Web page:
Emory Cosgrove is a retired professor and software manager. He lives in Arizona and writes character-driven crime novels. You can learn more about Emory and his available titles on his website.

Arlene Miller is the author of several grammar books. She is also the author of Trashy Novel, written under the pseudonym JoJo Baker. She is from the Boston area, where she went to school and worked until 1993, when she and her family relocated to Sonoma County, California. She started her writing career as a newspaper reporter and editor before becoming a technical writer in the 1980s. She has won two awards of excellence from the Society of Technical Writers. More recently, she has been a freelance book editor and English teacher. Arlene holds a B.A. in English and Journalism and an M.A. in Humanities, as well as teaching and school administration credentials. She conducts grammar and writing workshops based on her book, and is also available for editing. See her website for more information or to set up a workshop.

Linda Loveland Reid wrote both of her novels while serving as president of Redwood Writers located in Northern California, the largest of the twenty branches of the California Writers Club. Linda is an art history instructor for Sonoma State University’s Osher Lifelong Learning Institute (OLLI). Her other interests include directing community theater and figurative oil painting. You can learn more about Linda and her work on her website.


Mystery Writers of America – Northern California Chapter
One of eleven regional chapters of the Mystery Writers of America, the country’s oldest organization of professional mystery writers. MWA NORCAL’s goals are to promote the publication and discussion of mystery writing, and to promote and maintain high standards in the writing, publishing, and production of mystery stories. MWA NORCAL welcomes new writers, aspiring authors, and anyone who simply loves a good mystery. Learn more at their website.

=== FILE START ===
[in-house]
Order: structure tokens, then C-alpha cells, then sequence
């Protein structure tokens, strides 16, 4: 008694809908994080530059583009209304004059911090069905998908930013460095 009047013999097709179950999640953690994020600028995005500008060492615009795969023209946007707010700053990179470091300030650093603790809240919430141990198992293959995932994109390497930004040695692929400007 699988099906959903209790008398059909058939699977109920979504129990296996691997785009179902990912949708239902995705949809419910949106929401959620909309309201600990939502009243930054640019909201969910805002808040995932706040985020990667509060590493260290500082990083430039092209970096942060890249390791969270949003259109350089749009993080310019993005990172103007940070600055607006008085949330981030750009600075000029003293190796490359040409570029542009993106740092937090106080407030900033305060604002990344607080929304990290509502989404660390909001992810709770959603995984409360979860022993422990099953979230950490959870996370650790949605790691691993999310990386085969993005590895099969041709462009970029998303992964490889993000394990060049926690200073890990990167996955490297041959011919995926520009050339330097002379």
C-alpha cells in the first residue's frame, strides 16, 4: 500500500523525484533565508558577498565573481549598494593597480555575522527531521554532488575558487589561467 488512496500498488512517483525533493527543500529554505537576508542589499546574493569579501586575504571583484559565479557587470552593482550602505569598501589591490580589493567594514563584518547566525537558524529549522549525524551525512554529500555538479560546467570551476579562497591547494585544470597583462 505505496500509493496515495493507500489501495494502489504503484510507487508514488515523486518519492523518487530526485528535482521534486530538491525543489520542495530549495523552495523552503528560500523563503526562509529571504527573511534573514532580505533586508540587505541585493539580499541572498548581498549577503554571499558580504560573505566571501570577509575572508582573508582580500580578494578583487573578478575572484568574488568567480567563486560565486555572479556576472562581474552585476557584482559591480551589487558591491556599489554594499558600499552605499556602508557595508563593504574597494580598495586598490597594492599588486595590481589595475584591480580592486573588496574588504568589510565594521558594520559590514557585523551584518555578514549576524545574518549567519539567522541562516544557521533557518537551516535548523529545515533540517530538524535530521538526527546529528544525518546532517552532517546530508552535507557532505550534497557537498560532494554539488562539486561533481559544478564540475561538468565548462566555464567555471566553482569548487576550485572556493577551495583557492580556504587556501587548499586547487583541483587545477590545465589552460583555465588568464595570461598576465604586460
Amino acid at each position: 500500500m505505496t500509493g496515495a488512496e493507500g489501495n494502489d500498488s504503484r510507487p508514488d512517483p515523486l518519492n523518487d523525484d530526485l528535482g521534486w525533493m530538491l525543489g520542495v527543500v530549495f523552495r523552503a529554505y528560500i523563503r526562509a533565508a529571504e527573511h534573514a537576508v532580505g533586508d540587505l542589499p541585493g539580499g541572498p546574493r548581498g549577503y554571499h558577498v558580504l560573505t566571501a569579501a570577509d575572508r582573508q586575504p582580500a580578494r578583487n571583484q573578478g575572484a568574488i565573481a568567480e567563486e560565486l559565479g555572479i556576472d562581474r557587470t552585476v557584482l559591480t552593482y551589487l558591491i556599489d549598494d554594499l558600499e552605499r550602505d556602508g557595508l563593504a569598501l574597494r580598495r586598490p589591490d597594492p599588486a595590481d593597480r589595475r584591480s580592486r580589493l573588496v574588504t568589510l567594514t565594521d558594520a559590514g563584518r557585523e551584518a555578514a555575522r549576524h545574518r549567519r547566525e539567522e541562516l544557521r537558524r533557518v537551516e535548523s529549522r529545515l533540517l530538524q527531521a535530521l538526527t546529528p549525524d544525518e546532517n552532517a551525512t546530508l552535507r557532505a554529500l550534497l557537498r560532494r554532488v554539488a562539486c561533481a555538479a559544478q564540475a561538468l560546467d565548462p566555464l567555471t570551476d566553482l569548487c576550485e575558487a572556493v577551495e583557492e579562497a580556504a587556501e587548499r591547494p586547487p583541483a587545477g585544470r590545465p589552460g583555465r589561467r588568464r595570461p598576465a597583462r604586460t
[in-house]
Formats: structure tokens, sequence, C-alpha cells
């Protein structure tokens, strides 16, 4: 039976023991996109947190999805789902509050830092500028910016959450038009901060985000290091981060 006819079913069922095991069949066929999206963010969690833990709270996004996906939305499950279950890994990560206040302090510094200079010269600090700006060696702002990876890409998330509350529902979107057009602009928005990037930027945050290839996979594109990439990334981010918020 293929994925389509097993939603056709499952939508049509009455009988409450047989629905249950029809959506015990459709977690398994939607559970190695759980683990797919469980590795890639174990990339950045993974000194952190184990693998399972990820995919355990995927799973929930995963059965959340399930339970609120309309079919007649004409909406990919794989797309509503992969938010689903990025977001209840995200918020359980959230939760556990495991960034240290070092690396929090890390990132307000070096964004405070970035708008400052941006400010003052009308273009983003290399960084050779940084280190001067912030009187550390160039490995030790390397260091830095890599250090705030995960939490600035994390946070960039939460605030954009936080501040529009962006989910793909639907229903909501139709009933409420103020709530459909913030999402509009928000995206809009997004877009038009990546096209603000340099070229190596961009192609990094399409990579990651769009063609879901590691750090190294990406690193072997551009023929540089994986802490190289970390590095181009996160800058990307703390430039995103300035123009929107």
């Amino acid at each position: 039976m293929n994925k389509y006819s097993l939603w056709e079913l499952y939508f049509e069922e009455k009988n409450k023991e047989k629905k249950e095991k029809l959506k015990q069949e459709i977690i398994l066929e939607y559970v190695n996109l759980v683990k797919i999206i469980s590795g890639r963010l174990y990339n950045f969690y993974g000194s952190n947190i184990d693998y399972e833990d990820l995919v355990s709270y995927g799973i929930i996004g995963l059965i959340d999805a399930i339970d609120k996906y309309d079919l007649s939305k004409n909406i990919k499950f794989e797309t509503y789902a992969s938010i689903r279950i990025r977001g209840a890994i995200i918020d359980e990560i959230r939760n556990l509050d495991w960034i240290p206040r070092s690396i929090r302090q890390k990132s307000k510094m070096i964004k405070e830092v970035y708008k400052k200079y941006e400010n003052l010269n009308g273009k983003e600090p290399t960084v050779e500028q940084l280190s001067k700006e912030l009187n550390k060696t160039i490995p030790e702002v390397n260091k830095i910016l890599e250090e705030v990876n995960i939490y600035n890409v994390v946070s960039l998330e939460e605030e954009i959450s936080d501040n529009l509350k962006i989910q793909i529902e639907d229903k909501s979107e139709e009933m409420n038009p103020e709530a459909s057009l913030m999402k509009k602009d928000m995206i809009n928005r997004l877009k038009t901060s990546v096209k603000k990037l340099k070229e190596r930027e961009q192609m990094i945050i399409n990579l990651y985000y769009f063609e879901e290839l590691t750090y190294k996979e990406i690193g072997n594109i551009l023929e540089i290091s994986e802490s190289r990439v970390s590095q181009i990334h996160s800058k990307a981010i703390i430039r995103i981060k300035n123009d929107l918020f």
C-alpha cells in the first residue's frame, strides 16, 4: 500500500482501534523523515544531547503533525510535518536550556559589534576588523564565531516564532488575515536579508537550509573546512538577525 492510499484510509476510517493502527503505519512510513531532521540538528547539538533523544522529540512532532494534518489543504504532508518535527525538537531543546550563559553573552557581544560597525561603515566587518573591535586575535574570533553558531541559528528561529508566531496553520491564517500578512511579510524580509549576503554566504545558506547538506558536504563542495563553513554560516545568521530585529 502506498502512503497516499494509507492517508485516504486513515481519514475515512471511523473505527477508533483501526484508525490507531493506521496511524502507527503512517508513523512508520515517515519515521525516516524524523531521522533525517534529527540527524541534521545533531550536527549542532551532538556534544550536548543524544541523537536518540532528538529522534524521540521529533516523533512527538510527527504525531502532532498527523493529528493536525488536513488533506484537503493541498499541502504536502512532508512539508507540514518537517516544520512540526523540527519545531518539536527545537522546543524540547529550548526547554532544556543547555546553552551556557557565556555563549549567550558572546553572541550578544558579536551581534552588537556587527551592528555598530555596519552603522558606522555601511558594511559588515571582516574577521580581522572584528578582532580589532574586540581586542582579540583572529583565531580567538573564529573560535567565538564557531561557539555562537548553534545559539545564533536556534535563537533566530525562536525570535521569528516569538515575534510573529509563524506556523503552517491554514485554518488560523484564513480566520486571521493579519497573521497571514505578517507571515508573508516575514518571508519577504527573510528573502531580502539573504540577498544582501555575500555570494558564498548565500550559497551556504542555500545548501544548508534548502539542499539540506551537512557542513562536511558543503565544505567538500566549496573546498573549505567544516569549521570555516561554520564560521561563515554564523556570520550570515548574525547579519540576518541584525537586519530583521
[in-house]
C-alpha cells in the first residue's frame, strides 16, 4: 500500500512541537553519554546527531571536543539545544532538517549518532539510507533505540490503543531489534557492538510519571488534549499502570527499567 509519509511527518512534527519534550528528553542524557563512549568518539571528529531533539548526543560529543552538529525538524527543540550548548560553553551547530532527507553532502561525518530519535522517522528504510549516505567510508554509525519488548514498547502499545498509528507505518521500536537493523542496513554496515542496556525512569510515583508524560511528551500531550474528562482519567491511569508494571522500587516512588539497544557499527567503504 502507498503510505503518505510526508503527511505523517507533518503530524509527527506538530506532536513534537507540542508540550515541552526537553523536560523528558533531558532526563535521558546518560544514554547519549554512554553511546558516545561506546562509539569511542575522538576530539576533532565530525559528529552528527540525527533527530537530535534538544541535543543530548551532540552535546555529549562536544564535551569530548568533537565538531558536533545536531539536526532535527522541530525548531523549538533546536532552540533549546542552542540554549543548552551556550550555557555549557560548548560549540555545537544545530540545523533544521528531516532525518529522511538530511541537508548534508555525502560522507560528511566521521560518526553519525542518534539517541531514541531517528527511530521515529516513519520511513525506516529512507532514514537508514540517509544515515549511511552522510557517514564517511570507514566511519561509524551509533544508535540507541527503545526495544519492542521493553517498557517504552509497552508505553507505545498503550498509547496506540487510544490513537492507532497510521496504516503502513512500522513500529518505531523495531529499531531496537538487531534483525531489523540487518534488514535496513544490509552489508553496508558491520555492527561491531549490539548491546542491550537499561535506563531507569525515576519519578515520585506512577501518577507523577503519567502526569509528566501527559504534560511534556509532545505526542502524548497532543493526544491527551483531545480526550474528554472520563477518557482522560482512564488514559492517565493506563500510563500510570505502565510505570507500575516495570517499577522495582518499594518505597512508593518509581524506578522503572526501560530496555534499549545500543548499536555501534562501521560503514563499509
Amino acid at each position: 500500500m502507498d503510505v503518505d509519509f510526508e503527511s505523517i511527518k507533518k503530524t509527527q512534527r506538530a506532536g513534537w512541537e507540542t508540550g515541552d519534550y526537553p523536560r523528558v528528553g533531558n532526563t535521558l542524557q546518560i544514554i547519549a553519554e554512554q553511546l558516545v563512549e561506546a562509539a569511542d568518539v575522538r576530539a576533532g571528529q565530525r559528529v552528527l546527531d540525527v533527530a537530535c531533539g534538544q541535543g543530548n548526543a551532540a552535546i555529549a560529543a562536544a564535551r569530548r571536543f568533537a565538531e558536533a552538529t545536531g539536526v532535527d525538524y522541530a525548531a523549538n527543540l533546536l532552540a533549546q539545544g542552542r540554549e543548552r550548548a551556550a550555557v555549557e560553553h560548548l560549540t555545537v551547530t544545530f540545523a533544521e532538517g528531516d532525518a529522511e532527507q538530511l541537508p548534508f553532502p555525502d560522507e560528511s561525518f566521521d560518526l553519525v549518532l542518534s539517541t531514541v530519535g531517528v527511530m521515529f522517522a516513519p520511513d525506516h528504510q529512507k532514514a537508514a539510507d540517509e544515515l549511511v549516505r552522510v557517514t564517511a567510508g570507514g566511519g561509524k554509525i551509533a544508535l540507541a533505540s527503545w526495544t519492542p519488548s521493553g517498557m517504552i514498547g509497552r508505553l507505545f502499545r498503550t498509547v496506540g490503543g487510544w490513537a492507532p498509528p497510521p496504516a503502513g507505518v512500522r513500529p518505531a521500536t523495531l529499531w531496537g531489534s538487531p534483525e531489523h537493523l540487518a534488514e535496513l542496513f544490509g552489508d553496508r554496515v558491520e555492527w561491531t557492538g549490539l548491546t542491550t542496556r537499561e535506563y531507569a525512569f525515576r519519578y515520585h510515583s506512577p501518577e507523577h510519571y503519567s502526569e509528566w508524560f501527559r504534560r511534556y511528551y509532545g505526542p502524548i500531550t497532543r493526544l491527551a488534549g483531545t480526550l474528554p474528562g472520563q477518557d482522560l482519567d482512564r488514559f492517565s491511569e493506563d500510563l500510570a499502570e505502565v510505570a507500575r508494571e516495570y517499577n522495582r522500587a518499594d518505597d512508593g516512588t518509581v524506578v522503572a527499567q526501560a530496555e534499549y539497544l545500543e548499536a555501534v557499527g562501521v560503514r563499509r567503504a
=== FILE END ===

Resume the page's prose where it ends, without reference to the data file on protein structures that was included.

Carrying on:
Sisters in Crime
Sisters in Crime promotes the ongoing advancement, recognition and professional development of women crime writers. The organization consists of 3600 members in 51 chapters worldwide, offering networking, advice, and support to mystery authors. Members include authors, readers, publishers, agents, booksellers, and librarians bound by an affection for the mystery genre and support of women who write mysteries. Sisters in Crime was founded by Sara Paretsky and a group of women at the 1986 Bouchercon in Baltimore. Learn more at their website.

The Society of Southwestern Authors
The Society of Southwestern Authors is a nonprofit association of writers, and other publishing professionals, founded in 1972. Its objective is to conduct a program of activities designed to:

  • Promote mutually supportive friendship among writers.
  • Provide recognition of members’ achievements.
  • Encourage and assist persons seeking to become published writers.

Learn more at their website.

The Internet Writing Workshop
The Internet Writing Workshop is a set of mailing lists (groups) that communicate in English by email. We are:

  • A community where writers can submit and critique written works.
  • A forum to discuss and get help on all aspects of writing.
  • A public service educational organization, staffed by volunteers and free of charge.

The Workshop is open to all styles and genres of writing: literary fiction, genre fiction, poetry, children’s writing, essays, newspaper articles, scripts, you name it. Members do not need to be published writers, only to be serious about writing and about wanting to improve. Learn more at their website.